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Machining Economics Notes for GATE Mechanical Engineering

Machining Economics Notes for GATE Mechanical Engineering

Limitations of machining/material removal operations:

  • Wasted material (although may be small)
  • Longer time (vs. forming/shaping): cutting/non-cutting
  • Require more energy (vs. forming/shaping)
  • Adverse effects on surface quality/properties of the product

Importance of machining (despite above):

  • Producing complex workpiece shapes (e.g. internal features)
  • High dimensional accuracy/surface finish

Costs/factors involved with machining:

  • Machine tools, work-holding devices, fixtures and cutting tools
  • Labor and overhead
  • Setting up time (machine for operation)
  • Material handling and movement (e.g. loading blank, unloading machine part)
  • Gaging for dimensional accuracy and surface finish
  • Cutting times and non-cutting time

Minimizing Machining Cost per Piece

  • Important in all manufacturing processes to minimize:

            Machining cost per piece, C

            Machining time per piece, T

  • Various approaches exist (using software)

Total machining cost per piece, Cin turning is, C= C+ Cs + CL + Ct

Cm = machining cost

Cs = cost of setting up for machining-including mounting the cutter, setting up fixtures, and preparing the machine tool for the operation.

CL = cost of loading, unloading, and machine handling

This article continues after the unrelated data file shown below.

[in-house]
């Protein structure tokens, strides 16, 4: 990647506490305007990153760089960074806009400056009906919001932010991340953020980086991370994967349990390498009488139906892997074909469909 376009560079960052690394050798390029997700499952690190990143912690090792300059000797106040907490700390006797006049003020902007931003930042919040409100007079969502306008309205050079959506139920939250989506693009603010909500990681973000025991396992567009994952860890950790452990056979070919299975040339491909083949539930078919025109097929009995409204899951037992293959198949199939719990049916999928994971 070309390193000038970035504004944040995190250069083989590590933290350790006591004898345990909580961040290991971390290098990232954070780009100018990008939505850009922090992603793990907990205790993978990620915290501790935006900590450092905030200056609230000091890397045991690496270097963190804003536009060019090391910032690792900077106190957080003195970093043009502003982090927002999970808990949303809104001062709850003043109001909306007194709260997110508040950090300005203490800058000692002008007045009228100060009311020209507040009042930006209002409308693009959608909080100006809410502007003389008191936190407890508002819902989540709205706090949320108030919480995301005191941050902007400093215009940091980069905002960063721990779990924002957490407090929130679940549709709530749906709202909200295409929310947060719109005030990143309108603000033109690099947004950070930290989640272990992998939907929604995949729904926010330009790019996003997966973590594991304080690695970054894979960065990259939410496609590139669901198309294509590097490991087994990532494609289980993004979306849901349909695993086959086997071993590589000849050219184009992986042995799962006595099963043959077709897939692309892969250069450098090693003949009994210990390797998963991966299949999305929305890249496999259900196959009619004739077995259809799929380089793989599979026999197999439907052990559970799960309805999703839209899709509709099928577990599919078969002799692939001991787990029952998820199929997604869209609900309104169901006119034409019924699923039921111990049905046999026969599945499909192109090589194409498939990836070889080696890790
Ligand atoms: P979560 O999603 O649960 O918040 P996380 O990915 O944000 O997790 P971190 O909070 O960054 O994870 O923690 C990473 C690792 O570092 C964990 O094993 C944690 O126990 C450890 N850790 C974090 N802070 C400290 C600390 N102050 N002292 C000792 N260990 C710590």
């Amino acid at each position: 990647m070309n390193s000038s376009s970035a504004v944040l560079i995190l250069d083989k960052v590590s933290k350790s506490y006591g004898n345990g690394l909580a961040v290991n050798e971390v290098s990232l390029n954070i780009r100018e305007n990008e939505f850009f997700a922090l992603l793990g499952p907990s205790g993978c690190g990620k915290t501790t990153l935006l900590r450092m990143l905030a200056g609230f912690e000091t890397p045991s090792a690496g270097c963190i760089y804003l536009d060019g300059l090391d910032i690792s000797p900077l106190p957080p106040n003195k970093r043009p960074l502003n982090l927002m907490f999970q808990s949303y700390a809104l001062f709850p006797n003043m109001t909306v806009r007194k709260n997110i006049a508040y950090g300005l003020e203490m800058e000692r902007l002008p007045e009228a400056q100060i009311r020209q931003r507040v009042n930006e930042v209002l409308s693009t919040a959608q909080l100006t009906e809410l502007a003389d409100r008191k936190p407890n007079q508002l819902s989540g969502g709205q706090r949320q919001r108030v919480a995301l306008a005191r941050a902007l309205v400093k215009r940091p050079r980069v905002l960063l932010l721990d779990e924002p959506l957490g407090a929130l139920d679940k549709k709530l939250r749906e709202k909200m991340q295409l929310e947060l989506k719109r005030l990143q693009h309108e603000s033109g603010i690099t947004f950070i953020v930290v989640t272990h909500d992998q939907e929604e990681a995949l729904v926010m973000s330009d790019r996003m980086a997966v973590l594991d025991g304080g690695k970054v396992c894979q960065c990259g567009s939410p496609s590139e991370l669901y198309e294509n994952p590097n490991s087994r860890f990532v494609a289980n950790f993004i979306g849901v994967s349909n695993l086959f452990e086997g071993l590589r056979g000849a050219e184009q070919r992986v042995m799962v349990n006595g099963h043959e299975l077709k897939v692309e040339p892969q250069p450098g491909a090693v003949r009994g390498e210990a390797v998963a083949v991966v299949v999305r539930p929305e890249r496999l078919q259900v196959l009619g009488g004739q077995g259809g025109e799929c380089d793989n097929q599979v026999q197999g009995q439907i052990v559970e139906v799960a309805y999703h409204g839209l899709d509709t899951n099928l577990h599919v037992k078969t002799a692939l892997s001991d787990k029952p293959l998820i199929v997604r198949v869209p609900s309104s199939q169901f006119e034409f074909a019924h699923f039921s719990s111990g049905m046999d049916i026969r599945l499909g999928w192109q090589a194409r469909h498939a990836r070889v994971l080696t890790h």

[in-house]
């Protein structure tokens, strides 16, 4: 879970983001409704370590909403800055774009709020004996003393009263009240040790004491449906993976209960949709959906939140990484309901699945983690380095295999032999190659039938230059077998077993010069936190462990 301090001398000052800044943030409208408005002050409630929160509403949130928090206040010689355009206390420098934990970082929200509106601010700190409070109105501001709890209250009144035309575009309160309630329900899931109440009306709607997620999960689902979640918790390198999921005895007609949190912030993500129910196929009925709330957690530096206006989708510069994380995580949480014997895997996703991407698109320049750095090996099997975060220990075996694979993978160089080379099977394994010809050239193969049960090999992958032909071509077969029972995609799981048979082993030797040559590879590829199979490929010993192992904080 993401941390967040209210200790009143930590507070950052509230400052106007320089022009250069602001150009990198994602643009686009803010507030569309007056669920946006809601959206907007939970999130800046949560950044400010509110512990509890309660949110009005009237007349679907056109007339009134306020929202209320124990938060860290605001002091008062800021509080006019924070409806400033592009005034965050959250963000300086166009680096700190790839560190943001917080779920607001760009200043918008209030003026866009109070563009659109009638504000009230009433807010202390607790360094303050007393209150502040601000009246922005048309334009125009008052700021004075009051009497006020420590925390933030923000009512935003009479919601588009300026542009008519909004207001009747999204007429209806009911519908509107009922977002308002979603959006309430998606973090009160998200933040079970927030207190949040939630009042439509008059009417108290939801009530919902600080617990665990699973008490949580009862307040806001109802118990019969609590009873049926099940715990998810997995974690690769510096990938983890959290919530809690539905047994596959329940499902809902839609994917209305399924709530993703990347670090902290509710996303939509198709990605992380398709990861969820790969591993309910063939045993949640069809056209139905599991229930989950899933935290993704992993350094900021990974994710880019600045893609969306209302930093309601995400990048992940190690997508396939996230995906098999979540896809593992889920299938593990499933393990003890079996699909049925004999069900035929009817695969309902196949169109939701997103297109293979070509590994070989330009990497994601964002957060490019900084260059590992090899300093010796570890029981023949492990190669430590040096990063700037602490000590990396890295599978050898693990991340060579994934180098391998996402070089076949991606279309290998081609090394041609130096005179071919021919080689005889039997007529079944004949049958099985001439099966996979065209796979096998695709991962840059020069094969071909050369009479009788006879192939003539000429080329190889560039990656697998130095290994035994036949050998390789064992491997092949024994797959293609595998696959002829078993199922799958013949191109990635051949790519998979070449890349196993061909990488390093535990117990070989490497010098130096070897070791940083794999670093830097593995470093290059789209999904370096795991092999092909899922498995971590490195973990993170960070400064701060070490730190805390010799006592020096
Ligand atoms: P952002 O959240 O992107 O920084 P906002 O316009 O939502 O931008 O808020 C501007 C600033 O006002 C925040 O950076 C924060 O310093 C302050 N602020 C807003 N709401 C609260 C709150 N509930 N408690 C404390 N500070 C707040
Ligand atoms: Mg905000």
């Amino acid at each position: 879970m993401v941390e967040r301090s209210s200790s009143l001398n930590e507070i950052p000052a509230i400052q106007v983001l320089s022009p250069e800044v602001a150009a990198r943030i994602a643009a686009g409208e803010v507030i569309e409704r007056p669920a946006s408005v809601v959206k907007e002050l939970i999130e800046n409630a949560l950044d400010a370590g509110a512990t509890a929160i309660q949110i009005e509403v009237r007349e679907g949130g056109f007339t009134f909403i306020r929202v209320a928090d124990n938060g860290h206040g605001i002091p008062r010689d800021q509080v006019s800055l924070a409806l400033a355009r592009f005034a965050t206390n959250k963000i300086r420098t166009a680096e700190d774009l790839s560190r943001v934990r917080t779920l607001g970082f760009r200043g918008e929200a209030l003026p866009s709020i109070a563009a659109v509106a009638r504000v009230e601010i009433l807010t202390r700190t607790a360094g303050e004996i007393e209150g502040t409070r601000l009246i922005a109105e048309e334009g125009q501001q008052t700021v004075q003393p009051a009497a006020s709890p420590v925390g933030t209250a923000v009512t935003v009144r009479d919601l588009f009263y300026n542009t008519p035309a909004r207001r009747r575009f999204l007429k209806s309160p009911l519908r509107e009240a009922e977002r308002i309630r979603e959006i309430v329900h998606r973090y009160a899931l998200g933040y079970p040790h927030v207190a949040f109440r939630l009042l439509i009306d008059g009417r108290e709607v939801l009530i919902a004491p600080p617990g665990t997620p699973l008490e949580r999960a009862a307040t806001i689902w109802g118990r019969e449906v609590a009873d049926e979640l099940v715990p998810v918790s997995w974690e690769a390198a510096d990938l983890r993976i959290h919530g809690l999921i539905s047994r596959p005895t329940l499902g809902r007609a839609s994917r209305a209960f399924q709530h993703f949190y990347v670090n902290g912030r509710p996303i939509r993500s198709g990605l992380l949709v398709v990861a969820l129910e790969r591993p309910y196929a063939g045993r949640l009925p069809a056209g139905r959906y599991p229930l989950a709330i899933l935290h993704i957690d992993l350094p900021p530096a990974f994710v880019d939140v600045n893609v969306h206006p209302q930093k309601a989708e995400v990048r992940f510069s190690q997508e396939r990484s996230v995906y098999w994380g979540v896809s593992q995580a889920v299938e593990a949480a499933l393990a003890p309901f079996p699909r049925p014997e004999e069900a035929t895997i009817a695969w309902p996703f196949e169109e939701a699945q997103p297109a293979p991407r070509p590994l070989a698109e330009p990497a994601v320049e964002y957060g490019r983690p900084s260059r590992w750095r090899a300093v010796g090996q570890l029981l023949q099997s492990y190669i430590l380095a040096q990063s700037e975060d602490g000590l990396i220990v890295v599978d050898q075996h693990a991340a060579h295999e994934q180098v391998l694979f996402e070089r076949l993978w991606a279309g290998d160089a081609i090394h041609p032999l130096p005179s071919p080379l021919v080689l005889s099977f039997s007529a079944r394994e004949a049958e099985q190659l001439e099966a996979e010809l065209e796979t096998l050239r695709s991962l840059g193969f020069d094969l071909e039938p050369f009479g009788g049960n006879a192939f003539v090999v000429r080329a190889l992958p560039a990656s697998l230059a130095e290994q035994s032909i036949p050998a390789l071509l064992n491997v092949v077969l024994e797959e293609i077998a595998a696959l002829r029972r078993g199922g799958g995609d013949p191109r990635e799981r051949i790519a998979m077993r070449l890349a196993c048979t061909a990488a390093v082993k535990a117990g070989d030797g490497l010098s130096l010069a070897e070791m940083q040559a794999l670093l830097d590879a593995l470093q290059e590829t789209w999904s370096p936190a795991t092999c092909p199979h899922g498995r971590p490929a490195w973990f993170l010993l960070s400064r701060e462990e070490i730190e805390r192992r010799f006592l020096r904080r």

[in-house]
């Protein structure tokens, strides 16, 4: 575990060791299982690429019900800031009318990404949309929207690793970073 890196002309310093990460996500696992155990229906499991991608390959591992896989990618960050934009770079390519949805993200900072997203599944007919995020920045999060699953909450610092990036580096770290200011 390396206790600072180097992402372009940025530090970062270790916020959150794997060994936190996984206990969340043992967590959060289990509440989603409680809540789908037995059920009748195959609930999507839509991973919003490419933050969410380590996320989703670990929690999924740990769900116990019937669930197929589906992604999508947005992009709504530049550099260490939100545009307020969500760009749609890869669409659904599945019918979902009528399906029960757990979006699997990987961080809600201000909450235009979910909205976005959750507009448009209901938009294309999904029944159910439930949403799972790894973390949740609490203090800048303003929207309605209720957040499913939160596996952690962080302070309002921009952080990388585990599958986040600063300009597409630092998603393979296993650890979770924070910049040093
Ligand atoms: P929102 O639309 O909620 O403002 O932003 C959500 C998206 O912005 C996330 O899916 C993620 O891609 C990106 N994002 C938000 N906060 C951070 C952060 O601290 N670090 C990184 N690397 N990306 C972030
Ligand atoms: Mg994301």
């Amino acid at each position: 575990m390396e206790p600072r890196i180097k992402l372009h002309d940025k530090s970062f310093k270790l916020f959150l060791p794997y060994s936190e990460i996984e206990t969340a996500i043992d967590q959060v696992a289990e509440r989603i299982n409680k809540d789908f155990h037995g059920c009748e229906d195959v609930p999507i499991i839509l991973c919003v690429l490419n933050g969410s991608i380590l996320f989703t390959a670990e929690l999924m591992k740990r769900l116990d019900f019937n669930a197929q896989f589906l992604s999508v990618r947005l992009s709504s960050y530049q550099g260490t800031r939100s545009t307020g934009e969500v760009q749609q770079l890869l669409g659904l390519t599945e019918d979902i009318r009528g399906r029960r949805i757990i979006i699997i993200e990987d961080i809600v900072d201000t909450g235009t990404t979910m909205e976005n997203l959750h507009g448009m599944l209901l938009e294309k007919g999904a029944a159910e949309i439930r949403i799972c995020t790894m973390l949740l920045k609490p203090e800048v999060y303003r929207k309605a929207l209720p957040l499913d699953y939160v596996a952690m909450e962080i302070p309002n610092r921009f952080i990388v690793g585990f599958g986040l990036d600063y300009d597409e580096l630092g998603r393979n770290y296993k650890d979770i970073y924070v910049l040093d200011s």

Ct = tooling cost, often only 5% of the total cutting operation. Consequently, using the least expensive tool is not always an effective way of reducing machining costs.

Machining cost per piece Cm is given by Cm = Tm (Lm + Bm)

Tm = machining time per piece

Llabor cost of production personnel per hour

Bmburden rate (also known as overhead charge), including:

  • depreciation
  • maintenance
  • indirect labor etc.

The setup costCis fixed amount (in $) per piece:

  • Loading/unloading, machine-handling cost, Cper piece: CL = TL (Lm + Bm)

 Ttime required to.

  • load/unload part
  • change speeds
  • change feed rates etc.

The tooling cost, Cper piece: 

Nnumber of parts machined per insert

Nf = number of parts that can be produced per insert face

Tc = time required to change the insert

Ti = time required to index the insert

D= depreciation of insert (in $)

Time required to produce one part is: 

Tcalculated for each operation

Example: for turning: 

L = length of cut

f = feed

N = rpm of the workpiece

D = workpiece diameter

V = cutting speed

From Taylor's tool life equation: 

T = time (mins) to reach a certain flank wear (before regrinding/changing insert)

The number of pieces per insert face: 

Number of pieces per insert: 

m = number of faces actually used

  • m is not necessarily number of faces per insert
  • not all faces are used before insert is discarded

Combining T and Tin N

To determine optimum V (Voand T (To)

  • find Vand Tfor minimum cost, Cp 
  • differentiate Cp with respect to V and set it to zero, 

Now find Vo and To for maximum production, i.e. min Tp.

Differentiate Twith respect to V and set it to zero, 

The qualitative plot of Cp and Tper piece:

  • Calso depends on the required surface finish. Better surface finish means higher value of Cp
  • V= V @ Cp,min
  • Vo = V @ Tp,min

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